Arnold PinnPrivate First Class
D CO, 2ND BN, 503RD INFANTRY, 173 ABN BDE
Army of the United States
31 December 1943 - 20 November 1967
Jamaica, New York
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The database page for Arnold Pinn
God bless you, Arnold Pinn. In your short-lived life you made the ultimate sacrifice. You are remembered by all Pinns, and related families, as a true family hero!
Lionel Pinn, Jr.
29 May 2006
Memorial Day 2006 - I just got off the telephone with a Vietnam Veteran, Sgt George Lantz of Arlington, Washington. He called to share his personal story with me about the final hours he spent with my cousin PFC Arnold Pinn.
It was November 20, 1967, (Hill 875) Sgt Lantz and his RTO Burnake were heading up a trail near Kontum Vietnam when they stumbled onto PFC Arnold Pinn and another unknown soldier. The two had dug a foxhole about "6 foot high and the width of three men". Sgt Lantz liked the location of the foxhole and decided to join the two men in order to "keep an eye on the trail in both directions." Even thought they spent about 12 hours together in that foxhole there was no small talk about families back home. "There were mortars flying all around us we did not have time to do anything but get ready for the next wave of mortars and think about staying alive."
Sgt Lantz was serving as a forward scout for A Co, 4th Bn, 503rd Infantry. He noted that he remembered Arnold as a young baby-faced man; he saw D Company, 2 Bn, 503rd Infantry badge and E4 ranking on his shoulder along with his name "Pinn". Sgt Lantz noted that they decided to run shifts. Two men would stay on guard duty while the other two slept. At some point it was decided that the foxhole needed some cover so Sgt Lantz and PFC Pinn volunteered to go and get some "bamboo to use as cover for the foxhole." Both men had a machete and their weapon in hand. According to Sgt Lantz they had only gotten "about 20 yards away from the foxhole" when they heard the distinctive "thump thump" of mortar shots and then they heard the other two men in the foxhole yelling "In-coming!" Lantz and Pinn immediately turned and headed back to the fox hole, when they dove in they both tossed their machetes aside and landed on top of the other two men in the hole. Within a couple of minutes a mortar went off "just on the edge of the foxhole". When the dust had cleared Sgt Lantz had taken a piece of shrapnel in his leg. He looked around the foxhole and found PFC Pinn covered in blood. It was apparent that he had been hit a lot worst. "He had several shrapnel wounds on his upper chest area." According to Lantz they did try to revive him but he was dead. Lantz noted that Arnold "did not make a sound." Sgt Lantz is positive that by him and PFC Pinn diving into the foxhole and landing on top of the two other men, they saved their lives. Both men on bottom had no injuries.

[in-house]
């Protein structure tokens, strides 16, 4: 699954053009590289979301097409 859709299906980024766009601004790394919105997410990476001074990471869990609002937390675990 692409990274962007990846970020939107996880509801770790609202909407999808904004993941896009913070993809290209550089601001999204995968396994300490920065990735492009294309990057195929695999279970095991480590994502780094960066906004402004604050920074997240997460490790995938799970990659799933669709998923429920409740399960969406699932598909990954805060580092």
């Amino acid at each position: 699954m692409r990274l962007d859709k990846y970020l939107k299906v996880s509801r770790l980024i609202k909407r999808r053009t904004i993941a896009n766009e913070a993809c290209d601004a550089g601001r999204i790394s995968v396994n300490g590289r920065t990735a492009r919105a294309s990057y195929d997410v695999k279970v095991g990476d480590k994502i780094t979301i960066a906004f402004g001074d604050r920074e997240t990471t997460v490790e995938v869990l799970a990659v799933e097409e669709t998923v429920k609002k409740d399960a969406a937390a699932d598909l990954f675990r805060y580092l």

RTO Burnake was killed in an ambush later on and the other man was never identified. Sgt Lantz was transported to a military hospital to recover. He was wounded once again before he left Vietnam in 1968. Sgt Lantz is now in a wheelchair suffering from cancer of his spine, which has paralyzed him. He is certain it was from the exposure to Agent Orange. "My uniforms were soaked with the stuff." He also noted that "friendly fire" was responsible for a lot of US deaths. When they (US) dropped the big bomb in there it landed right on top of us.
I ask him why he picked Memorial Day to call, he noted that his son had found my name as a point-of-contact on The Virtual Wall and thought that his Dad would like to talk to someone in the family. It has been over 40 years but he wanted to share those last moments with someone from Arnold's family in hopes of bringing some closure and some peace. The Pinn family thanks you and salutes you, Sgt. George Lantz.
From a cousin,
Lionel Pinn, Jr
A Note from The Virtual WallPFC Arnold Pinn died in the bitter fighting for Hill 875. Two Medals of Honor, three Distinguished Service Crosses, and numerous Silver and Bronze Stars were awarded the men who fought there between 19 and 23 November 1967 - but at least 127 Americans died there as well, with hundreds more wounded.
A summary of the battle and a listing of the men killed
The "big bomb" mentioned by Sergeant Lantz was a 500 pound Mark-82 which hit in the vicinity of the C Company, 2/503rd Infantry, Command Post at about 1850 [6:50 pm] on 19 November. The weapon killed three US soldiers and wounded a number of others. The three dead were
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With all respect
Jim Schueckler, former CW2, US Army
Ken Davis, Commander, United States Navy (Ret)
Memorial first published on 29 Aug 2004
Last updated 08/10/2009